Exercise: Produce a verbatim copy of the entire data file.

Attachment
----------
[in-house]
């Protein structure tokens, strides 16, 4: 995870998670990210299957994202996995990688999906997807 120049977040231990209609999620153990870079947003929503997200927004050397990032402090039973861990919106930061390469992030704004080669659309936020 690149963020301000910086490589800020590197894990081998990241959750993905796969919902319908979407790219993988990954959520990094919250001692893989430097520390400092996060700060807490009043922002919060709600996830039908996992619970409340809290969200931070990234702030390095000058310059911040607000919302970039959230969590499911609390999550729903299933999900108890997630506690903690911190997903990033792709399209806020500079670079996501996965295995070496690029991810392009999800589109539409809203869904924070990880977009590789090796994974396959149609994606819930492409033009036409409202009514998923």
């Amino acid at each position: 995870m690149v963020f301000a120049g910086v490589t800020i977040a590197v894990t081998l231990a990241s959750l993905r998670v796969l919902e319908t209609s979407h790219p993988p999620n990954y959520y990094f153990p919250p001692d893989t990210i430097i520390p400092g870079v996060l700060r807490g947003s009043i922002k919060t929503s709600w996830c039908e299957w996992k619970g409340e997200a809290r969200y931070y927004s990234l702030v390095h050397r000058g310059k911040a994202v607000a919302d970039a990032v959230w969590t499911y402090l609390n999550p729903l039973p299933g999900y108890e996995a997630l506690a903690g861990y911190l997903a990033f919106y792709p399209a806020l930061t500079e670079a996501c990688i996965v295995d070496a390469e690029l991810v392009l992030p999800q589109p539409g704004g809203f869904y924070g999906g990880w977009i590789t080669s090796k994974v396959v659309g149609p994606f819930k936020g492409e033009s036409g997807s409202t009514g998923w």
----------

[in-house]
């Protein structure tokens, strides 16, 4: 995870998670990210299957994202996995990688999906997807 120049977040231990209609999620153990870079947003929503997200927004050397990032402090039973861990919106930061390469992030704004080669659309936020 690149963020301000910086490589800020590197894990081998990241959750993905796969919902319908979407790219993988990954959520990094919250001692893989430097520390400092996060700060807490009043922002919060709600996830039908996992619970409340809290969200931070990234702030390095000058310059911040607000919302970039959230969590499911609390999550729903299933999900108890997630506690903690911190997903990033792709399209806020500079670079996501996965295995070496690029991810392009999800589109539409809203869904924070990880977009590789090796994974396959149609994606819930492409033009036409409202009514998923």
């Amino acid at each position: 995870m690149v963020f301000a120049g910086v490589t800020i977040a590197v894990t081998l231990a990241s959750l993905r998670v796969l919902e319908t209609s979407h790219p993988p999620n990954y959520y990094f153990p919250p001692d893989t990210i430097i520390p400092g870079v996060l700060r807490g947003s009043i922002k919060t929503s709600w996830c039908e299957w996992k619970g409340e997200a809290r969200y931070y927004s990234l702030v390095h050397r000058g310059k911040a994202v607000a919302d970039a990032v959230w969590t499911y402090l609390n999550p729903l039973p299933g999900y108890e996995a997630l506690a903690g861990y911190l997903a990033f919106y792709p399209a806020l930061t500079e670079a996501c990688i996965v295995d070496a390469e690029l991810v392009l992030p999800q589109p539409g704004g809203f869904y924070g999906g990880w977009i590789t080669s090796k994974v396959v659309g149609p994606f819930k936020g492409e033009s036409g997807s409202t009514g998923w």